“What people don’t understand is that a treat is like a drug, […] “Two treats can turn into a binge over a three-day period. That is what I struggle with.”
“I used to look at myself and think, ‘I am horrible, I am a monster, subhuman’”
These are factors we should be looking at when it comes to long-term weight loss and maintenance success!
These thoughts and feelings are sabotaging. They are depressing. And they show that eating is about much more than just calories in and calories out. We can manipulate calories for a time. Most of us can do anything for a while if we put our mind to it. But when sh*t gets hard, or we feel “subhuman,” we turn to what we know. For many people, that thing was, and still is, food.
Having a treat turn into a three day binge is a clue that there is something deeper going on. Yes, sugary things taste good. If we allow ourselves to enjoy them occasionally, they don’t tend to turn into a binge-fest. But if this person feels completely out of control after having a treat, that’s something that needs to be talked about. Binges don’t just happen. There are thoughts, typically pretty sabotaging ones, behind them. (The concept of good and bad foods is a big one that plays into this!) Those thoughts can lead to some pretty intense emotions, and they need to be addressed, otherwise the problem just keeps happening. I’d guess that the thoughts and feelings behind those binge urges weren’t something the trainers took much time to discuss with her though. It’s far easier to tell her to just not eat that stuff, right? It’s not “allowed.” Yeah, that’s helpful. Not.
If a very overweight person doesn’t address the feelings, thoughts, and emotions that helped get them that way, weight loss likely won’t stick. They will try and try, over and over, and yo-yo up and down because they’re not addressing the root of the problem.
Yes, calories matter (of course).
Yes, hormones and metabolism matter.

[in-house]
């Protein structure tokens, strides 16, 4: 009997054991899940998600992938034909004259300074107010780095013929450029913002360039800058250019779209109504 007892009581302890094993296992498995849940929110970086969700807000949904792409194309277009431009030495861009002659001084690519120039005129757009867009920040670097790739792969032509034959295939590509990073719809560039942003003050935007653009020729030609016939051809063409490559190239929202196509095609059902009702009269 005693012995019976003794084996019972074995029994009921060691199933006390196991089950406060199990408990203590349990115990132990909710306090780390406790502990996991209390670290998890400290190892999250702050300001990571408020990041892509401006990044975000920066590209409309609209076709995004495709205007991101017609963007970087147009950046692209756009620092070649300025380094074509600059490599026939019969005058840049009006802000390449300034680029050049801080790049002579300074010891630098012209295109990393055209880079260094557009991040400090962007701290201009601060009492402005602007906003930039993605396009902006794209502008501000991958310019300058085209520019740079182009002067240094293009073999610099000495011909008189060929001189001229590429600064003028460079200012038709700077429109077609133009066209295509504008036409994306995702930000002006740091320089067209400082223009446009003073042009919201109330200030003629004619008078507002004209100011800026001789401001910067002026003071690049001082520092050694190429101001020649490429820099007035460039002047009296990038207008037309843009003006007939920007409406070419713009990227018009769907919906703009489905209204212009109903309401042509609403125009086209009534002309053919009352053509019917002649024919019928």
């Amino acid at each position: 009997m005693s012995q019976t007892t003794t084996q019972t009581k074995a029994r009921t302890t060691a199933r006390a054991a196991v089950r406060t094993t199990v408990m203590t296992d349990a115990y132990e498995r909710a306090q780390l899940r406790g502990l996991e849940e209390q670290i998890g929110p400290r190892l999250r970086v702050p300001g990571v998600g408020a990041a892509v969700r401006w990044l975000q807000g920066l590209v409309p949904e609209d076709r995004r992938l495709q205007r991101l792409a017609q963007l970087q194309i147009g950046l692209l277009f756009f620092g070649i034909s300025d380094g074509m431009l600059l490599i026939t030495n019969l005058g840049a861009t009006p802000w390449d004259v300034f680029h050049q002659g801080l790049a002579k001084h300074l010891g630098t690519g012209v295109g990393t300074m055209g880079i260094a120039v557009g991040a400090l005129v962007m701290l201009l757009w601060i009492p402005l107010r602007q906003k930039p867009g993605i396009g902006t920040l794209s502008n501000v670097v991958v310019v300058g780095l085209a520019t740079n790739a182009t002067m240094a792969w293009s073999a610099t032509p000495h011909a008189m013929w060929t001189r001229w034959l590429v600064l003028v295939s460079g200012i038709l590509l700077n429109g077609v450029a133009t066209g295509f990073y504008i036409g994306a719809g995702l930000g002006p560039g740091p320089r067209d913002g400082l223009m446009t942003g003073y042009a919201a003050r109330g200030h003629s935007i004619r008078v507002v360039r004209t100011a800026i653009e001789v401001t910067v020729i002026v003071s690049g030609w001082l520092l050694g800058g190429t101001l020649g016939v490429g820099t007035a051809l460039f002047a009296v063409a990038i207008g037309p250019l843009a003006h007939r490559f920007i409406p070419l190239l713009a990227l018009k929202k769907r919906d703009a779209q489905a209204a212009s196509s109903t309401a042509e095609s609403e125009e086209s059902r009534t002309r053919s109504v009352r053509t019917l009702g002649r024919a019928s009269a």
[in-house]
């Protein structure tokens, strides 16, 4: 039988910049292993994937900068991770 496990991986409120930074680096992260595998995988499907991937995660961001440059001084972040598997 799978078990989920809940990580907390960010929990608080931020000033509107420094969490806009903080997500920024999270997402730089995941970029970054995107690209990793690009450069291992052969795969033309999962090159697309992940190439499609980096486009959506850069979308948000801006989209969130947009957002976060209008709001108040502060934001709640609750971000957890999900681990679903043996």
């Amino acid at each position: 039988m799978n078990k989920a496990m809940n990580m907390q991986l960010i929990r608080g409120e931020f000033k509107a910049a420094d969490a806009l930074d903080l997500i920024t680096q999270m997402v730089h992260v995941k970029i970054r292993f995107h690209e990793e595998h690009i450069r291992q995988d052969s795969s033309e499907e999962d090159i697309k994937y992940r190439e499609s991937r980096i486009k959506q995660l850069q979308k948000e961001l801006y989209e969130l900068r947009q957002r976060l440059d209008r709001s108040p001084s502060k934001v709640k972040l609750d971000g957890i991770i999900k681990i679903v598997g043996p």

Yes, exercise matters.
But it is all essentially irrelevant if a person is so consumed with shame, guilt, feelings of failure, depression, and sabotaging thoughts and feelings about food that they cope by eating. It is the mental side of the equation that profoundly affects the calorie balance side.
About six weeks ago I had the pleasure of going to The Fitness Summit, an annual symposium of some of the best-of-the-best in fitness and nutrition. One of the speakers was Kelly Coffey, a trainer who has lost, and kept off, over 150 pounds. Her presentation was the highlight of the event. She spoke about exactly what I discussed above… the mental and emotional side of major weight loss. She’s been obese. And she’s been thin. She’s yo-yo’d up and down like so many others in the process. She’s been there. And as someone who has experienced such a significant weight loss, she knows first hand just how critical that mental/emotional component is.
It wasn’t until she addressed her underlying SHAME she felt that she was able to maintain a lower weight, even though she’d had weight loss surgery at a previous point in her journey (and then gained much of her weight back). The psychological side is THAT important. You can’t hate yourself into a smaller version of yourself. You can’t run yourself into the ground with punishing workouts and miserable diets and expect to sustain it.
The Biggest Loser is an extreme event in massive exercise and calorie restriction. It is not something that is sustainable. That alone creates an atmosphere in which contestants are almost guaranteed to fail once they get back to real life. When you add in the fact that the show doesn’t bother to address the underlying psychological aspects that got these people to their obese state in the first place, then it’s no wonder we see them years later almost back to their original weight.
Yes, metabolic adaptation exists. But it is not the only reason that these contestants regained their weight. It is so much more complex than that.